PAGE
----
"I really didn't know how to deal with grief. I didn't know how to; I was always taught to bottle it up." Eli Harold

Eventually, he realized he was no longer himself, that “something was weird.” He did research, reading up on the symptoms, causes and descriptions of depression. He believed he had it. He went for help. He saw a therapist that Virginia employed -- once.

“I told him I don’t like talking to people, I don’t feel comfortable telling you what I’m going through,” Harold said. “He had prescribed me some sleep medicine because I wasn’t sleeping. I was really going through it, man. I was really, really dealing with some tough stuff. My whole freshman year. I was going through it, man.

“I never told my family. I haven’t even gotten in depth with my wife of telling her what I really, really was going through. You know what I’m saying. It was tough.”

While he wouldn’t express what was going on to Scott and London, they knew something was up. Scott’s mother had died when he was young, so Scott understood. It’s why Scott tried just being there, letting Harold know he could always talk. London was the same way.

“When you have things in succession of things that happen like that, those are traumatic and dramatic experiences, and I don’t doubt that there was a sense of depression,” London said. “In the weight room, on the practice field, in the meeting rooms, great. But you go back to your room and you close your door and it’s just you and your thoughts. That’s a tough thing sometimes.

“So what you can do is extend, tell him you love him and extend your hand in terms of what else can you do for them.”

Even now, Harold can’t figure out what got him out of his darkness. Success on the field could have helped; he became a starter and led the ACC with 15 tackles for loss. So too could have been meeting his girlfriend and future wife. But he really doesn’t know. He just knows he was so low and then he wasn’t.

“I don’t know, man,” Harold said, snapping his fingers. “It just happened.”

Harold’s deeper past is why he coped well during his time in San Francisco, where he’ll return Sunday for the first time since being traded to Detroit last month. He loved his time with the 49ers, and he still refers to the trade as “tough” because he thought his job was safe and because his wife -- who is the one person he has opened up to about his college depression -- is eight months pregnant.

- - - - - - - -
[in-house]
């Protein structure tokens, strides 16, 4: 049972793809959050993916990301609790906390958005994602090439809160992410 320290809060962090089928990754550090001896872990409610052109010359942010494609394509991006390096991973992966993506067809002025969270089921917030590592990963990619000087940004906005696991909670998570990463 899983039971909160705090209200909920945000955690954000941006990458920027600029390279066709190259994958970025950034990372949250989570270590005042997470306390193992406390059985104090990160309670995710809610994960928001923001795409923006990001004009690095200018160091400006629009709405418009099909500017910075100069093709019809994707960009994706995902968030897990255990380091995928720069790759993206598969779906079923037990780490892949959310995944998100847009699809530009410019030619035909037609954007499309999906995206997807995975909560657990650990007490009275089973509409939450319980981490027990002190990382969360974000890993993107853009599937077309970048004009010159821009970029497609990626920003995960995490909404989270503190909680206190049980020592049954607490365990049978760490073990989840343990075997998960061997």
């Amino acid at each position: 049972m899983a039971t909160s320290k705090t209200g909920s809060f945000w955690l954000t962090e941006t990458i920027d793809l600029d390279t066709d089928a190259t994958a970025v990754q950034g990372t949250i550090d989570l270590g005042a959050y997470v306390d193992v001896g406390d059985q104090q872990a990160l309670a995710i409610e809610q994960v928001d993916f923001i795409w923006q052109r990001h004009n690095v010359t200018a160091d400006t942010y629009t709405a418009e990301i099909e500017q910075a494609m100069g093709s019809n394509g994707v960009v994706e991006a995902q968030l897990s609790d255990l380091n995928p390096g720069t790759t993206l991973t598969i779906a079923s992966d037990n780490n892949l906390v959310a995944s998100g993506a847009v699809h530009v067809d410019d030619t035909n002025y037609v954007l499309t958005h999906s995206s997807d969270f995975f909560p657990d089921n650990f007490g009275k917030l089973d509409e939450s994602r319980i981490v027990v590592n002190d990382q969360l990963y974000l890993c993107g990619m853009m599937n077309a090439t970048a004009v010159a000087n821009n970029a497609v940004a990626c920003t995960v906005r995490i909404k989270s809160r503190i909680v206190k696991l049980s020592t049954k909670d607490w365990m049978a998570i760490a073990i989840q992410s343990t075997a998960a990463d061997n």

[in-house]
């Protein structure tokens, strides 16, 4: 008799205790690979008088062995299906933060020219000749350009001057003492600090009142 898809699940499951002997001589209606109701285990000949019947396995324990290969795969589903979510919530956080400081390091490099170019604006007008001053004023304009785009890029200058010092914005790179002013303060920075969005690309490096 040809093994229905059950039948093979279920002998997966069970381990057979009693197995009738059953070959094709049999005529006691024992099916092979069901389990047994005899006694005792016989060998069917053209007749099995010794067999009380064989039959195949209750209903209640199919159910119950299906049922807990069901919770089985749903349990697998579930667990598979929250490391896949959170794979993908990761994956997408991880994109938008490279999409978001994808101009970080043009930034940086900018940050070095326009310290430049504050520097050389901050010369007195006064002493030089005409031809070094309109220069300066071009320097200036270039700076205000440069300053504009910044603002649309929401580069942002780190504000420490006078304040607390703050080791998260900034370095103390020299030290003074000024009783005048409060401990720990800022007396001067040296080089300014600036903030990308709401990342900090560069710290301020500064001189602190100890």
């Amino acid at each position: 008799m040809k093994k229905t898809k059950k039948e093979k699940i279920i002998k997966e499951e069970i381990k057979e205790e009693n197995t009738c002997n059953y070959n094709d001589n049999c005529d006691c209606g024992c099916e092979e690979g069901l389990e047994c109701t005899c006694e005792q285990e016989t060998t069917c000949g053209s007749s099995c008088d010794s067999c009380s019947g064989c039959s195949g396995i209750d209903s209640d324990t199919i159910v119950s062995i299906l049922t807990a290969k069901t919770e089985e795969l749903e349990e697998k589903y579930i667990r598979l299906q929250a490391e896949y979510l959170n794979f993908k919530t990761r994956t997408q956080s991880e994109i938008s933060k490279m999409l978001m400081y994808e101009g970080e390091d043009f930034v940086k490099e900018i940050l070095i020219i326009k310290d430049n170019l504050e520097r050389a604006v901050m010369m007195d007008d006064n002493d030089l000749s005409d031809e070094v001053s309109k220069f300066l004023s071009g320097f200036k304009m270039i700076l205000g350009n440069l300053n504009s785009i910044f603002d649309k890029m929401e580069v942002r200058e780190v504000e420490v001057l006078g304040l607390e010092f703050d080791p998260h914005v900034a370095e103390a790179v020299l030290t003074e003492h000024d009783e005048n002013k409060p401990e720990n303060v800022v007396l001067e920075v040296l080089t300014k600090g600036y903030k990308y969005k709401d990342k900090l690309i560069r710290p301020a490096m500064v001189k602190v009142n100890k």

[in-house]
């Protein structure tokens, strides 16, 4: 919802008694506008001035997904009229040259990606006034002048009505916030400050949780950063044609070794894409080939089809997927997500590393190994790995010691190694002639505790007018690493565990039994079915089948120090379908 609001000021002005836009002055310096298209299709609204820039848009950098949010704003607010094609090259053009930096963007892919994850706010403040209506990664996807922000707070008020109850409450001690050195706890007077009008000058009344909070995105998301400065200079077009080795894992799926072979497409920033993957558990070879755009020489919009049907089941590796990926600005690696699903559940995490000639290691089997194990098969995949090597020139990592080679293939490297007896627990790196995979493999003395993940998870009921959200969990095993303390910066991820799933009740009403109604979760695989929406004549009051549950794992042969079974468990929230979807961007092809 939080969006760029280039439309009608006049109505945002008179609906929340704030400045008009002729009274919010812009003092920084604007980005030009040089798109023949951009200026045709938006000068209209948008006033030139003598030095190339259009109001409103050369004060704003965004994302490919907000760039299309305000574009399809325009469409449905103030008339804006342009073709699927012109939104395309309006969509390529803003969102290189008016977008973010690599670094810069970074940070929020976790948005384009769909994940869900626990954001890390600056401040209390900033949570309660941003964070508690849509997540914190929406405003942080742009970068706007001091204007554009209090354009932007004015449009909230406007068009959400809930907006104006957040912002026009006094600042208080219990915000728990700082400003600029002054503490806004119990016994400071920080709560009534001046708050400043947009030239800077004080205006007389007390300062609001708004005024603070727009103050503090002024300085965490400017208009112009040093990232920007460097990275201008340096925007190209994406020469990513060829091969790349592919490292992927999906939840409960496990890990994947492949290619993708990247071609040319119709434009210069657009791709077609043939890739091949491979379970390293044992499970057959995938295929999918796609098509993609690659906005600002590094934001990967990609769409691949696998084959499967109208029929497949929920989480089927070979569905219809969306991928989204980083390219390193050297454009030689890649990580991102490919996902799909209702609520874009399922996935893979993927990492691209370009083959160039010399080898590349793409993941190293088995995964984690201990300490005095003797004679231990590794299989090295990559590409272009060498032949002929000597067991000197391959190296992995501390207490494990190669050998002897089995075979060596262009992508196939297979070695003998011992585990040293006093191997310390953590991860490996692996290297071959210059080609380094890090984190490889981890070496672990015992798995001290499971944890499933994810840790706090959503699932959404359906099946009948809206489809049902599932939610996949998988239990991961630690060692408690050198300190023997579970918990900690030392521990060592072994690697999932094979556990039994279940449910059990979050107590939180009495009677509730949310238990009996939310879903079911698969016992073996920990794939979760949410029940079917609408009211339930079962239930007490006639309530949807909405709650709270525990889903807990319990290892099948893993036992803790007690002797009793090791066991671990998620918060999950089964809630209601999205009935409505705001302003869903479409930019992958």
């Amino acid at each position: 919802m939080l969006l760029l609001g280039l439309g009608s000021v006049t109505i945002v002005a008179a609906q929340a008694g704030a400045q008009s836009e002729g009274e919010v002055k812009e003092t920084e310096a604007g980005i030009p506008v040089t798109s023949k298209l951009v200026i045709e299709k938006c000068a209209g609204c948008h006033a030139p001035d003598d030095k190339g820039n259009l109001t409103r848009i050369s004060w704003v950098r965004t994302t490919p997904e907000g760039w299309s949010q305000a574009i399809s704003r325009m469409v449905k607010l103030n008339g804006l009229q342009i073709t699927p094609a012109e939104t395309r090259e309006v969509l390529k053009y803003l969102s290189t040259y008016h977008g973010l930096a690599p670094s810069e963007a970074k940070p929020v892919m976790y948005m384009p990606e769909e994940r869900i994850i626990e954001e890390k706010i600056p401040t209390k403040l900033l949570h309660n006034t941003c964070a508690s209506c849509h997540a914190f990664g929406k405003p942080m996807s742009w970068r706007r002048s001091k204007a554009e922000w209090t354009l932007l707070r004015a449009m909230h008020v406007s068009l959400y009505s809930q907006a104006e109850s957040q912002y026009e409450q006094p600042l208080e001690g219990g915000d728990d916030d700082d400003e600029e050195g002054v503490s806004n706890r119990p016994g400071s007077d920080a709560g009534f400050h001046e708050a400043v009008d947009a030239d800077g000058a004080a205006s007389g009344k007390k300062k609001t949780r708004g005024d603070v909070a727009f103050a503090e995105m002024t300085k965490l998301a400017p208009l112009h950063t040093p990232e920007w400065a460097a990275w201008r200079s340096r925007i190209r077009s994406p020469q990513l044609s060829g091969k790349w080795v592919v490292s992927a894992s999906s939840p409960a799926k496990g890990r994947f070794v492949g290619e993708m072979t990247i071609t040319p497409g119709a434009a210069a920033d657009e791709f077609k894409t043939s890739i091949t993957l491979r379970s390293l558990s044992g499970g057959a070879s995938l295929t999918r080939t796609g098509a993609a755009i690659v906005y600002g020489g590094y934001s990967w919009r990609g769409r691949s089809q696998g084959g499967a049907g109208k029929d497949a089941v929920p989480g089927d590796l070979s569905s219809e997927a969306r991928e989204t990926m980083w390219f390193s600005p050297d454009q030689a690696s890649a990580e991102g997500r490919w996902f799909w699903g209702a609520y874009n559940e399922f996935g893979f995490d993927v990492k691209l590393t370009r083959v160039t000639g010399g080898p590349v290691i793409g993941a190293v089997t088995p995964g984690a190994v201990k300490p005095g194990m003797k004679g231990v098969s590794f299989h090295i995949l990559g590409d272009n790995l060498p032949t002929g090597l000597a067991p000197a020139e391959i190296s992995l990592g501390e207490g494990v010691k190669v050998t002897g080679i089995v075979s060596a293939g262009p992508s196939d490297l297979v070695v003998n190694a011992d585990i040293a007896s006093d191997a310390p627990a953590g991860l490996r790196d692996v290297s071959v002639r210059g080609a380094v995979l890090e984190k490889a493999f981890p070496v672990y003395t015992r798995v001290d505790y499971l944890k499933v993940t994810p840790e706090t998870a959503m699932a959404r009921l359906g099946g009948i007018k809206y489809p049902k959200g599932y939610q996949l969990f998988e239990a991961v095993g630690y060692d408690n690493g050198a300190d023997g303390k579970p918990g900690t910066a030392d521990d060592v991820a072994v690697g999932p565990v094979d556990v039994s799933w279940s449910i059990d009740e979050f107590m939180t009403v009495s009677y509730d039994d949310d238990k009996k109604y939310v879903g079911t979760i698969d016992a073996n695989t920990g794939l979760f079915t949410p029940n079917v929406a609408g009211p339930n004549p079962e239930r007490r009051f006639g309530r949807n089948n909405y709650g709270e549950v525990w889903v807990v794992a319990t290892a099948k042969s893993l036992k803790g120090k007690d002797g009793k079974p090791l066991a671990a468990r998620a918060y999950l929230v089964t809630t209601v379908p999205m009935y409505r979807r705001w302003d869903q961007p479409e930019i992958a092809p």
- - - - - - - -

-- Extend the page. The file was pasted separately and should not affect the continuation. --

During his rookie year with the Niners, though, he struggled. His stress -- now being a professional football player -- rose. Seeing families together brought back memories of his late mother and the father who was never in his life. He felt the sadness briefly returning at random moments -- a day here, a few hours there.

“Seeing so many happy families all the time and my teammates’ families would be there at the games, stuff like that, man, kind of got to me early on,” Harold said. “I kind of developed a shell, you know, that I could deflect a lot of the negativity and things that I dealt with.”

That shell helped him manage. His mother raised Harold as a strong man who should believe in what he stood for. It was that shell that aided him when he wanted to effect change.

For everything he has been through, he never experienced anything like what happened to him after he decided to kneel during the national anthem alongside Reid and Kaepernick. The backlash was swift. And harsh.

“It was tough in the beginning. I was getting all kinds of hate mail. N-word every day. I was called that word about 500 times in two months. It was crazy,” Harold said. “I deactivated my Facebook. I was getting it on Instagram. Was getting it on Twitter. I blocked over 200 people on each. I lost at least 7,000 followers on each social media [platform].

“It was, and being a young guy, it kind of got to me a little bit, but at the end of the day I just told myself, ‘Hey, I’m doing this because I really, firmly believe in it.' There needs to be a change in our society, and the whole point of the protest with Colin and then Eric and myself was to spread awareness and get people talking about the conversation. And it did that in no time.”

In protesting for what he believed in -– he reiterated it had nothing to do with the national anthem or the flag or the military, explaining he has two uncles who are Vietnam War veterans, a cousin who was in the Army and multiple friends in the military -- he knew how his mother raised him. And knew he was trying to raise awareness for an issue he cares about, helping those who are “less cared about in our society.”

While Harold goes by Eli, his given name is Medgar Elisha Harold -- with his first name recognizing the late African-American civil rights activist Medgar Evers. He said his mother named him that because “he was a strong, black man and obviously she wanted me to hold those characteristics.”

Harold said his name wasn’t part of why he protested (something he has decided to not repeat this year for reasons he won’t disclose). The way he was raised, to stand for what he believed in, was.

“Thinking back, how my mom raised me to be a strong man,” Harold said. “Knowing that I’ve been through way worse than someone calling me by a name. That’s nothing. I’m not going to let that define who I am. I’m not going to let what those people are saying about me define who I am.”

After all he had been through, all he had fought through, he wasn’t going to let someone calling him names affect him. He knew what he believed in. He also knew what he went through, physically and emotionally, to reach the point he was at. And he came out on the other side of things. He hasn't had a moment like his freshman year at Virginia in a while. He understands how he copes -- one thing he won't share with the world.

"I feel like I've been through so much in my life, and I'm only 24," Harold said. "There's nothing that can happen to me that hasn't already happened."